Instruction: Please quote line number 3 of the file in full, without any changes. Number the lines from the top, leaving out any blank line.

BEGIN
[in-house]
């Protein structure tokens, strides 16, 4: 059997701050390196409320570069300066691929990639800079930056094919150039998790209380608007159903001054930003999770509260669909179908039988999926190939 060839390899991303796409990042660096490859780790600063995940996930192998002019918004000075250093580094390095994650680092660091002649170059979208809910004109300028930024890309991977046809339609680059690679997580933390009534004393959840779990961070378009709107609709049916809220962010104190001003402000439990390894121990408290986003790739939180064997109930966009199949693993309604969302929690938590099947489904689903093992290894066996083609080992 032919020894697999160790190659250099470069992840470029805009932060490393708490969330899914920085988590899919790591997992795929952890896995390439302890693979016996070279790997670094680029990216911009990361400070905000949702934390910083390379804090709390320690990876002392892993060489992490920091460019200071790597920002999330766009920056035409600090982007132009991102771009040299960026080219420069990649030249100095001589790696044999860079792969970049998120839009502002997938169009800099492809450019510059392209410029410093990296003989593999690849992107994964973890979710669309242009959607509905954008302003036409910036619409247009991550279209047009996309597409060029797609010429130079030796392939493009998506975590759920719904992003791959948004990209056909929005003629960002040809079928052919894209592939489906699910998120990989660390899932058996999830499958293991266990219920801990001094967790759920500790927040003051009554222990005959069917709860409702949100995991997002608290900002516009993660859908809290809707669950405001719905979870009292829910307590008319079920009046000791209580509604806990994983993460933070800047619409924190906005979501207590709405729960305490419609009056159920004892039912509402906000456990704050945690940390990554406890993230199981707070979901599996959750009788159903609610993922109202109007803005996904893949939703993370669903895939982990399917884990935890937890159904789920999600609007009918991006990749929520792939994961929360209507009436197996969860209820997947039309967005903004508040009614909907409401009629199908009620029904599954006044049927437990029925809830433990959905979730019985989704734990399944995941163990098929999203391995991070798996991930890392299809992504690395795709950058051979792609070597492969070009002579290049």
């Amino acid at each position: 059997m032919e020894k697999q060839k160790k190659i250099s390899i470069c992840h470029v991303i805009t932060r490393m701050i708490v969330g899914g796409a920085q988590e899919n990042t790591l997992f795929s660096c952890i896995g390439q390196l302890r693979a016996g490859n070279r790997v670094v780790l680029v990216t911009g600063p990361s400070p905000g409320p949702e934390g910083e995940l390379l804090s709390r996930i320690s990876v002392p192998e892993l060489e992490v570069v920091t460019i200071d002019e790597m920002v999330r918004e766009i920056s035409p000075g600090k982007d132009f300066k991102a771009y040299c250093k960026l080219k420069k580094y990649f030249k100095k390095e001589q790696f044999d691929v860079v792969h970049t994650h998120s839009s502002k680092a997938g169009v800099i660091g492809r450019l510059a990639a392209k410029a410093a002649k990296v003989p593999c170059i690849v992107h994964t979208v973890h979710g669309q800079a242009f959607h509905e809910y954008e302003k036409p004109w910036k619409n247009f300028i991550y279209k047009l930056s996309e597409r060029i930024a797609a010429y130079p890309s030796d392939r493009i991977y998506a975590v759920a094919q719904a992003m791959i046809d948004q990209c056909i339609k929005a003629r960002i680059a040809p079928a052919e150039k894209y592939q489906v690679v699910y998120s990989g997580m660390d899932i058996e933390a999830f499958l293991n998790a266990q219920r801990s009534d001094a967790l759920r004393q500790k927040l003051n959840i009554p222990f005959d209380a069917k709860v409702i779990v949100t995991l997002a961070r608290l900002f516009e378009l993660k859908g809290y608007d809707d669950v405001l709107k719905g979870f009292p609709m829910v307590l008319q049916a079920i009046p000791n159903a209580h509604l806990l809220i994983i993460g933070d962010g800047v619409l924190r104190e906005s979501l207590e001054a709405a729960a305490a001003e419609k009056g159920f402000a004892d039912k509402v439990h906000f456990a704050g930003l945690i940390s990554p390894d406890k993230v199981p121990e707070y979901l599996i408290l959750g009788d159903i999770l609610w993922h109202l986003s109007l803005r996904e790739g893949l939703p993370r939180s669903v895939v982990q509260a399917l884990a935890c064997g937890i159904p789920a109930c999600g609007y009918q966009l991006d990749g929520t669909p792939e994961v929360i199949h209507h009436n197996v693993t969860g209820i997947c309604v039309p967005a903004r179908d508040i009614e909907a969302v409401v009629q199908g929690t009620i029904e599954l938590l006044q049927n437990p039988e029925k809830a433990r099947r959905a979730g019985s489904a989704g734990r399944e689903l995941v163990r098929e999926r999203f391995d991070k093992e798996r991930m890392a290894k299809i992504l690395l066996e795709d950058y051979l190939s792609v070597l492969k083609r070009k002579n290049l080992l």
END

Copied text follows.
């Amino acid at each position: 059997m032919e020894k697999q060839k160790k190659i250099s390899i470069c992840h470029v991303i805009t932060r490393m701050i708490v969330g899914g796409a920085q988590e899919n990042t790591l997992f795929s660096c952890i896995g390439q390196l302890r693979a016996g490859n070279r790997v670094v780790l680029v990216t911009g600063p990361s400070p905000g409320p949702e934390g910083e995940l390379l804090s709390r996930i320690s990876v002392p192998e892993l060489e992490v570069v920091t460019i200071d002019e790597m920002v999330r918004e766009i920056s035409p000075g600090k982007d132009f300066k991102a771009y040299c250093k960026l080219k420069k580094y990649f030249k100095k390095e001589q790696f044999d691929v860079v792969h970049t994650h998120s839009s502002k680092a997938g169009v800099i660091g492809r450019l510059a990639a392209k410029a410093a002649k990296v003989p593999c170059i690849v992107h994964t979208v973890h979710g669309q800079a242009f959607h509905e809910y954008e302003k036409p004109w910036k619409n247009f300028i991550y279209k047009l930056s996309e597409r060029i930024a797609a010429y130079p890309s030796d392939r493009i991977y998506a975590v759920a094919q719904a992003m791959i046809d948004q990209c056909i339609k929005a003629r960002i680059a040809p079928a052919e150039k894209y592939q489906v690679v699910y998120s990989g997580m660390d899932i058996e933390a999830f499958l293991n998790a266990q219920r801990s009534d001094a967790l759920r004393q500790k927040l003051n959840i009554p222990f005959d209380a069917k709860v409702i779990v949100t995991l997002a961070r608290l900002f516009e378009l993660k859908g809290y608007d809707d669950v405001l709107k719905g979870f009292p609709m829910v307590l008319q049916a079920i009046p000791n159903a209580h509604l806990l809220i994983i993460g933070d962010g800047v619409l924190r104190e906005s979501l207590e001054a709405a729960a305490a001003e419609k009056g159920f402000a004892d039912k509402v439990h906000f456990a704050g930003l945690i940390s990554p390894d406890k993230v199981p121990e707070y979901l599996i408290l959750g009788d159903i999770l609610w993922h109202l986003s109007l803005r996904e790739g893949l939703p993370r939180s669903v895939v982990q509260a399917l884990a935890c064997g937890i159904p789920a109930c999600g609007y009918q966009l991006d990749g929520t669909p792939e994961v929360i199949h209507h009436n197996v693993t969860g209820i997947c309604v039309p967005a903004r179908d508040i009614e909907a969302v409401v009629q199908g929690t009620i029904e599954l938590l006044q049927n437990p039988e029925k809830a433990r099947r959905a979730g019985s489904a989704g734990r399944e689903l995941v163990r098929e999926r999203f391995d991070k093992e798996r991930m890392a290894k299809i992504l690395l066996e795709d950058y051979l190939s792609v070597l492969k083609r070009k002579n290049l080992l």